February 1 is the feast day of St. Bridgid of Kildare, an early Irish Nun who was apparently baptized by St. Patrick himself. I never heard of the Irish St. Brigid, but Dominic’s birthday is February 1, so we thought it be would worth knowing more about her.
I was intrigued to discover that after becoming a nun she founded an art school at Kildare where a famous illuminated manuscript was created, the Book of Kildare, which has been lost. Many fantastic miracles were reported of Brigid, but most important were her acts of mercy and kindness toward the poor and needy.
We’re going to add a few St. Brigid elements to our birthday celebration for Dominic. I found the book Brigid’s Cloak by Bruce Milligan at our library and a recipe for Barm Brack Bread in A Continual Feast by Evelyn Vitz.
Barm Brack is a traditional yeasted spice bread made on the eve of St. Brigid’s feast in Ireland. I decided to give it a try before the feast day just to make sure it would work. Good thing I gave it a test run . .
Outside the weather was cold and rainy, but the oven warmed our kitchen while the heavenly aroma of nutmeg, cinnamon, and ginger put a groove in the bread baking! Claire helped me with the preparation and kneading. I love watching my children knead bread. I enjoy the long, loving process of kneading and understanding my dough, and seeing my kids enjoying it makes my little ol’ heart sing!
The recipe contained a lot of butter, which makes for velvety dough that’s easy for the kids to knead. But this recipe called for a full stick, which is a lot. Alas, the gorgeous dough created a weird bread. I could tell something was wrong when I was bringing the dough together — it was like cake batter. I tried adding flour. The dough did not rise a bit despite my patient hovering. I decided to just put in the oven and – BLAM – that dough exploded. Literally. The insides exploded through the crust:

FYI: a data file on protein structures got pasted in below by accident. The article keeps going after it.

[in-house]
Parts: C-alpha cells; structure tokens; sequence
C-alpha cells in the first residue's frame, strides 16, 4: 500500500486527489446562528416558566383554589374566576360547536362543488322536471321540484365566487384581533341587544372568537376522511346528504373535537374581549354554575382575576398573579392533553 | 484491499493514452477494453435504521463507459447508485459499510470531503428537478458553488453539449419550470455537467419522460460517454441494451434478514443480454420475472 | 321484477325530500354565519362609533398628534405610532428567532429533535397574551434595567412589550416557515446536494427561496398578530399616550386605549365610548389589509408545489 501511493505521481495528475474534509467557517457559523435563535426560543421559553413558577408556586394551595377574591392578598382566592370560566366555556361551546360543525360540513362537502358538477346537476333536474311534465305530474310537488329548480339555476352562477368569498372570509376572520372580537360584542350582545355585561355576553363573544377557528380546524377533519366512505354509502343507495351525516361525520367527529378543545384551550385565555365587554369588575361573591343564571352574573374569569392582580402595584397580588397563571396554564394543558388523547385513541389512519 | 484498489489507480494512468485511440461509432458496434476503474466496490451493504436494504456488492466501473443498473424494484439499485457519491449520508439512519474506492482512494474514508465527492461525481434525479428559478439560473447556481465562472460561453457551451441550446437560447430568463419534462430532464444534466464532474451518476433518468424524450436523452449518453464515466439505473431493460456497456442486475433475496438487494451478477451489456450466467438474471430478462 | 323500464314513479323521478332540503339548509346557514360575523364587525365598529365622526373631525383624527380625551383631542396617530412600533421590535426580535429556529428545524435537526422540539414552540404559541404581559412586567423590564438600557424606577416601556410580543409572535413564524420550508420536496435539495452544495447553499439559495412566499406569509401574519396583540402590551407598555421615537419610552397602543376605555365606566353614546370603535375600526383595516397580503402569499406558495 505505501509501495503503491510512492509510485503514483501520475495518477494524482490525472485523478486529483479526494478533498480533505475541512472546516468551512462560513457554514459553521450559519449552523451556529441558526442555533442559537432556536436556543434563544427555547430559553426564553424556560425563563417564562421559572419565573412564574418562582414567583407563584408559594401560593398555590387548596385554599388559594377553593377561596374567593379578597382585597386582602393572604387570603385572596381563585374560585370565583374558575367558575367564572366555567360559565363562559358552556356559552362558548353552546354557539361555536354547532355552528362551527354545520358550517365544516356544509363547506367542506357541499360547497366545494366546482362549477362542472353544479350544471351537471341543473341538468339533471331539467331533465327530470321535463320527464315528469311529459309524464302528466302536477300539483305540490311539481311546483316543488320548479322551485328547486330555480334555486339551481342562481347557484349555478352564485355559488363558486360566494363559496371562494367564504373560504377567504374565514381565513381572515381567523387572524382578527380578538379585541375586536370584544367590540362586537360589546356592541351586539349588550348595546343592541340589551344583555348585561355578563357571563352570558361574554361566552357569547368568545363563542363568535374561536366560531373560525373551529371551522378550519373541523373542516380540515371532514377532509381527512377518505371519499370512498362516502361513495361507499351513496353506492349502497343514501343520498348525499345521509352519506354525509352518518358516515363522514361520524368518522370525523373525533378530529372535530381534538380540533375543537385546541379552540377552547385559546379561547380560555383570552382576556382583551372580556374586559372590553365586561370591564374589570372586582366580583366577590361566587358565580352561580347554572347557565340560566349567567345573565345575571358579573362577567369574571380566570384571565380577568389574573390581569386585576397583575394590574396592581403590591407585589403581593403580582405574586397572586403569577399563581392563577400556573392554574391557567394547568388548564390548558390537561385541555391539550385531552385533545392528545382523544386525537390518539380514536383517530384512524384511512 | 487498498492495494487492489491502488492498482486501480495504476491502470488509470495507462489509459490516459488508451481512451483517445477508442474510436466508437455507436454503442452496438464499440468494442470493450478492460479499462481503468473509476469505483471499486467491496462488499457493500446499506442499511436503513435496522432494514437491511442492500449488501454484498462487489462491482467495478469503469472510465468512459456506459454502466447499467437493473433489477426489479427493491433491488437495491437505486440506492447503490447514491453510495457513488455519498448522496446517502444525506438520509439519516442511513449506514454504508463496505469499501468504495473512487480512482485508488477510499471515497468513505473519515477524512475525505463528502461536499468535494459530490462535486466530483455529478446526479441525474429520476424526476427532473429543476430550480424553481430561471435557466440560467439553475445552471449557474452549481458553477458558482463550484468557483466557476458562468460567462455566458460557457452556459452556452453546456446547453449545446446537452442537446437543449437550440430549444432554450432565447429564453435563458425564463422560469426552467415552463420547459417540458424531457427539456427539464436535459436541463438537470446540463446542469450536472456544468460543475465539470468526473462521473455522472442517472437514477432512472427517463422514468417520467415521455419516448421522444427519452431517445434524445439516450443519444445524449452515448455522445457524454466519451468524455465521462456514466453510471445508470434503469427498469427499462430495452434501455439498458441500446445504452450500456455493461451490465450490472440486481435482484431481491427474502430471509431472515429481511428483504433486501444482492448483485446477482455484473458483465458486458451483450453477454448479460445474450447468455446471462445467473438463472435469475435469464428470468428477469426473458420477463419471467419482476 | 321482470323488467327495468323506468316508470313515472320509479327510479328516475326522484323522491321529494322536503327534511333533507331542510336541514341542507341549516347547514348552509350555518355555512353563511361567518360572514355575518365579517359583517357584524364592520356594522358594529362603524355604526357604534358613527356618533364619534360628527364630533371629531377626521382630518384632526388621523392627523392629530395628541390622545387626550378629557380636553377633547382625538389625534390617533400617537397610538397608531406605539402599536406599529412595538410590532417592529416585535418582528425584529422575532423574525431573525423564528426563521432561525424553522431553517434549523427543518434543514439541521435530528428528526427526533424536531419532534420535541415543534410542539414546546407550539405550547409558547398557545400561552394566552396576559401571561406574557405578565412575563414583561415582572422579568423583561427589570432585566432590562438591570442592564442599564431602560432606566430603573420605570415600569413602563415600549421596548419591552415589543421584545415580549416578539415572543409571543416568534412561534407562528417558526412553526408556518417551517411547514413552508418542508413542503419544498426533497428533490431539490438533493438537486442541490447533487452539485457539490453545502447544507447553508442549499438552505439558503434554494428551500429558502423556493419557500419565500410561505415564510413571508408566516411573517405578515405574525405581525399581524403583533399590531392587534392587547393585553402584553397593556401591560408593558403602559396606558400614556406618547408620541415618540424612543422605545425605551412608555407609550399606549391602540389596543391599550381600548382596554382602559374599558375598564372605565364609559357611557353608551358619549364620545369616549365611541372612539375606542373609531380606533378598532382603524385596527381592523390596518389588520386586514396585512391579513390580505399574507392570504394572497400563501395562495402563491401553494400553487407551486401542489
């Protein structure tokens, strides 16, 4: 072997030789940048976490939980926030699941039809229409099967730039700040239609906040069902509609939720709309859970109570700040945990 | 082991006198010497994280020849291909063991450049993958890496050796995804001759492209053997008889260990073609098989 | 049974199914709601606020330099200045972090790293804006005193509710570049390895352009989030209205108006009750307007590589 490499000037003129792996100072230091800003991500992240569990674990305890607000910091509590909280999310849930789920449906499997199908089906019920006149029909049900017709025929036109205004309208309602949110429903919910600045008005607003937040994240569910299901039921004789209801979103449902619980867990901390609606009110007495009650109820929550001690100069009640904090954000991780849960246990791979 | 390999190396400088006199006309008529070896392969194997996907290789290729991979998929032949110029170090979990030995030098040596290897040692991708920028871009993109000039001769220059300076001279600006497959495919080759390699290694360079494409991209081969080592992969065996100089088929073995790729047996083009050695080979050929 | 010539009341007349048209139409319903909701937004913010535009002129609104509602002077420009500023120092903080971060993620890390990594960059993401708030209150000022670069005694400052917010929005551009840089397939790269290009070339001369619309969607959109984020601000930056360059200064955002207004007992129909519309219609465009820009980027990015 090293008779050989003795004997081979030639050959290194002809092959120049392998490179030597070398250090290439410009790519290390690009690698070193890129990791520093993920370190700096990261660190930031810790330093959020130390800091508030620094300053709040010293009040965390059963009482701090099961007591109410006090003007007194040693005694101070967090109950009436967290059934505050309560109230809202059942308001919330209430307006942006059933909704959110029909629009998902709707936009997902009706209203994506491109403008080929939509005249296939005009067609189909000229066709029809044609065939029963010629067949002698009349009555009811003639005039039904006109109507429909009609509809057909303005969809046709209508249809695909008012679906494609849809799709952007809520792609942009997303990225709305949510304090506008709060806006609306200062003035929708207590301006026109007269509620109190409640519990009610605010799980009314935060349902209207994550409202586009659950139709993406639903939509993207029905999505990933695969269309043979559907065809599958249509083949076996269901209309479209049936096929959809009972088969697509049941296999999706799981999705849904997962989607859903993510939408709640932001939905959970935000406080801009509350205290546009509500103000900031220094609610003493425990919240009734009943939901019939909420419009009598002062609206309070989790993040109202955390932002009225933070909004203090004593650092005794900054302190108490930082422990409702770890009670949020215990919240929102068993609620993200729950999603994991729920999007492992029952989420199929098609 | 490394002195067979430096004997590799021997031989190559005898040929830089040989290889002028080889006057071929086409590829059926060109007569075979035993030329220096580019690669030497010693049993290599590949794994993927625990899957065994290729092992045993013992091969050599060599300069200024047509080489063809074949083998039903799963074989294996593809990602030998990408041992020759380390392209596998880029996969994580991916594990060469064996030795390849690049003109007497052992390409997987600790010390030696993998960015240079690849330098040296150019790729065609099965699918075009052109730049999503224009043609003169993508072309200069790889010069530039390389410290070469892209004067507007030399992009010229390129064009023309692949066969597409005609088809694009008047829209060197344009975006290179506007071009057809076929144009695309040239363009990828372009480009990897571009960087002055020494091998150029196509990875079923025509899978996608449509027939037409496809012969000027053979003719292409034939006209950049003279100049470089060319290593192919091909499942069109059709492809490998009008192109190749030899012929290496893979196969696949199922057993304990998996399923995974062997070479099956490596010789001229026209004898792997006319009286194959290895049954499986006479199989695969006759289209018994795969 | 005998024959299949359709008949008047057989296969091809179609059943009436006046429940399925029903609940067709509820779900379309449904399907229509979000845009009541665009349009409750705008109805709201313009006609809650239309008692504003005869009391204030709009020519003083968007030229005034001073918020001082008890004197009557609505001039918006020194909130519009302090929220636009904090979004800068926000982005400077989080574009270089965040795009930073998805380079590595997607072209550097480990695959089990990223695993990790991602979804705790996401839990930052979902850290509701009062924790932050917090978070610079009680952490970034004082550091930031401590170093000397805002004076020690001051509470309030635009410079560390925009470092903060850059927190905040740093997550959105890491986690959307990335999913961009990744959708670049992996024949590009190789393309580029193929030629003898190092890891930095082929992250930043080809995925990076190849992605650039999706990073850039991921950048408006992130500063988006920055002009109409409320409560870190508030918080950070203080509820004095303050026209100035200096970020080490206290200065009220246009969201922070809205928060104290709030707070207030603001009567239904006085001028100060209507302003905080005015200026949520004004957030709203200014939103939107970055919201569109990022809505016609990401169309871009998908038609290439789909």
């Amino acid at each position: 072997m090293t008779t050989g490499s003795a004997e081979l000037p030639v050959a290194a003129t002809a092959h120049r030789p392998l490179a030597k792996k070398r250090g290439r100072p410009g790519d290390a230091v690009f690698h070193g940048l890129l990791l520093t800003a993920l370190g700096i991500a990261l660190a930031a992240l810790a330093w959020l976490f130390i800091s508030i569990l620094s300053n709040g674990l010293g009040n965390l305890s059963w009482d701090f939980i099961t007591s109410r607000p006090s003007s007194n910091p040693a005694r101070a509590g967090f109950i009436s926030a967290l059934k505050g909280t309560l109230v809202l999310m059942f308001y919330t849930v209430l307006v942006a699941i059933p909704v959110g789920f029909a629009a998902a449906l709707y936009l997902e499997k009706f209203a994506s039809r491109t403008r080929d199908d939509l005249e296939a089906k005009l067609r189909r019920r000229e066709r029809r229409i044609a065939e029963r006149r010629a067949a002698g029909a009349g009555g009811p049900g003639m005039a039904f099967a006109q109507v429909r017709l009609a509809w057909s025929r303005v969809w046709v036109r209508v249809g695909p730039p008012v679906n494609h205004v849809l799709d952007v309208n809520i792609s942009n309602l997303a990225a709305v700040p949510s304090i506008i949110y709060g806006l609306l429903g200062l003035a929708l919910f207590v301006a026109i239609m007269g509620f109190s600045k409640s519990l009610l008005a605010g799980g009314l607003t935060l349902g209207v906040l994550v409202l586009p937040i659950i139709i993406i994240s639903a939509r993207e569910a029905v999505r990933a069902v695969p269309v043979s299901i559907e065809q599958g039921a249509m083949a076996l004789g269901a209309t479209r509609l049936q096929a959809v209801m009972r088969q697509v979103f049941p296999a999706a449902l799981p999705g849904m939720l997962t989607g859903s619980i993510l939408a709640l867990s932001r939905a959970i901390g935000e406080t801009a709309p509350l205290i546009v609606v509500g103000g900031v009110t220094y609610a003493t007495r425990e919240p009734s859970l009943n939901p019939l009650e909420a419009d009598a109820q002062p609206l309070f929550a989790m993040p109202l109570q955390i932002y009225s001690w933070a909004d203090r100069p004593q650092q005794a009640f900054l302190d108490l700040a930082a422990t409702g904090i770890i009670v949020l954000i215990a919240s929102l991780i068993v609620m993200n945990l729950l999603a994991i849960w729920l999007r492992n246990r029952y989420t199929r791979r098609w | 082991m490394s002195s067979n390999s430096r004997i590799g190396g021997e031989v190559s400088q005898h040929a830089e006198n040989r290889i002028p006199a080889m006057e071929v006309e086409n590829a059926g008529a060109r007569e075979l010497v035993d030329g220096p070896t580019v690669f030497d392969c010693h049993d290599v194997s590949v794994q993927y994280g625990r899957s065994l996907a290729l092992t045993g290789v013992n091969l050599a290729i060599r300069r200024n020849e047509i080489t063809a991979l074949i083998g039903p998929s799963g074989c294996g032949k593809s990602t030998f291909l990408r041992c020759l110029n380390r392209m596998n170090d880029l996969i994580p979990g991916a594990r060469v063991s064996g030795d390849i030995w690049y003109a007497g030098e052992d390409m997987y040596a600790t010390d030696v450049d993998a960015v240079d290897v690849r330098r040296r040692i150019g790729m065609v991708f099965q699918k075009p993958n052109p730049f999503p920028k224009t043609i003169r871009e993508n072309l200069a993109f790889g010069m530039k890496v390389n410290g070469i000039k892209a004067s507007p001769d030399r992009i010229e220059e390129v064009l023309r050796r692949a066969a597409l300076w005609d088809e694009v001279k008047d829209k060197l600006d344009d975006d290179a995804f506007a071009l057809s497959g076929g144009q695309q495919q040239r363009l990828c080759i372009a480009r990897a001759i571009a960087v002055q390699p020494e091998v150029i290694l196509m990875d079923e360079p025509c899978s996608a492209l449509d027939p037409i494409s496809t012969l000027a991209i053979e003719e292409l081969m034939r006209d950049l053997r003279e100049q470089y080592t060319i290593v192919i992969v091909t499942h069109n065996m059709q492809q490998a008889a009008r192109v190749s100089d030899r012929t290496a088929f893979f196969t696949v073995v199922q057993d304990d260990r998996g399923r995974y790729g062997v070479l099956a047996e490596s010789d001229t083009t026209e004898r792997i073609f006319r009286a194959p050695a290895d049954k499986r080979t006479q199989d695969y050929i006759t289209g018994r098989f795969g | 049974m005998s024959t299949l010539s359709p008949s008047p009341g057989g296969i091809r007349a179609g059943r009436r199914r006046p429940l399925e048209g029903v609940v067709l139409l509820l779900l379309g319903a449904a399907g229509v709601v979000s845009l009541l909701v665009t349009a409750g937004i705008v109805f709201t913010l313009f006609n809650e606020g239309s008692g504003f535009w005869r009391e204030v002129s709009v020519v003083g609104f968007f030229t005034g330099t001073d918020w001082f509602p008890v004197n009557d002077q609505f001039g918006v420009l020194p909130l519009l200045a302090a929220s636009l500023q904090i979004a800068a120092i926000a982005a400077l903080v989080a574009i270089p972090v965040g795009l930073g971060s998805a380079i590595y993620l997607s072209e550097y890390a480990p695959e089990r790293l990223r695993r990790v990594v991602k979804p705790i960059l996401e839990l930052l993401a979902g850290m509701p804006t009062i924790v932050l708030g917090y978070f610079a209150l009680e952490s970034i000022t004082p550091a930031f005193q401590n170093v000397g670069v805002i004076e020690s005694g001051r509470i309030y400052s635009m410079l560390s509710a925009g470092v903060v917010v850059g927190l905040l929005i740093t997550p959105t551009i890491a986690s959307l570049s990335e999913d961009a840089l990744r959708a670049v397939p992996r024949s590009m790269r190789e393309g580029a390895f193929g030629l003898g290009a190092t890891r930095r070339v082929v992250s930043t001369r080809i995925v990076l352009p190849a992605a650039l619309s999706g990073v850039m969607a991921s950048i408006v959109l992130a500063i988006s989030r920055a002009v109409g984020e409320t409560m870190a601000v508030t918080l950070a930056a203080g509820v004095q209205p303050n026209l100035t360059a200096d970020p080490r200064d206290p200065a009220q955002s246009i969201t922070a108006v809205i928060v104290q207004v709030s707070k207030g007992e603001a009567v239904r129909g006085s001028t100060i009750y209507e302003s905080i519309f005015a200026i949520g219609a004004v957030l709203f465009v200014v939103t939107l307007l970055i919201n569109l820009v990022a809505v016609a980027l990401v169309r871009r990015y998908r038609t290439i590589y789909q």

It looked like a turtle . . .
While it was baking it smelled divine and while it was warm it was yummy, but a bit heavy. When it was cool it was good only for the hens.
The recipe contained too much liquid. I found a similar recipe here with a more reasonable level of liquid in case you are hoping to make Barm Brack for St. Brigid’s feast, but it lacks some of the earthy spices in the recipe I tried. So I will fiddle with both recipes and try to come up with a (nearly) perfect yeasted Barm Brack. Yum!
All was not lost on our bake day! Not only were the first morsels tasty, but Claire and Dominic saw an intriguing dusting of flour and turned it into an enchanted snow play forest:
Flour everywhere. Flour in their hair, in their pants, on my curtains, under the table, under the refrigerator. A sign of an afternoon well spent.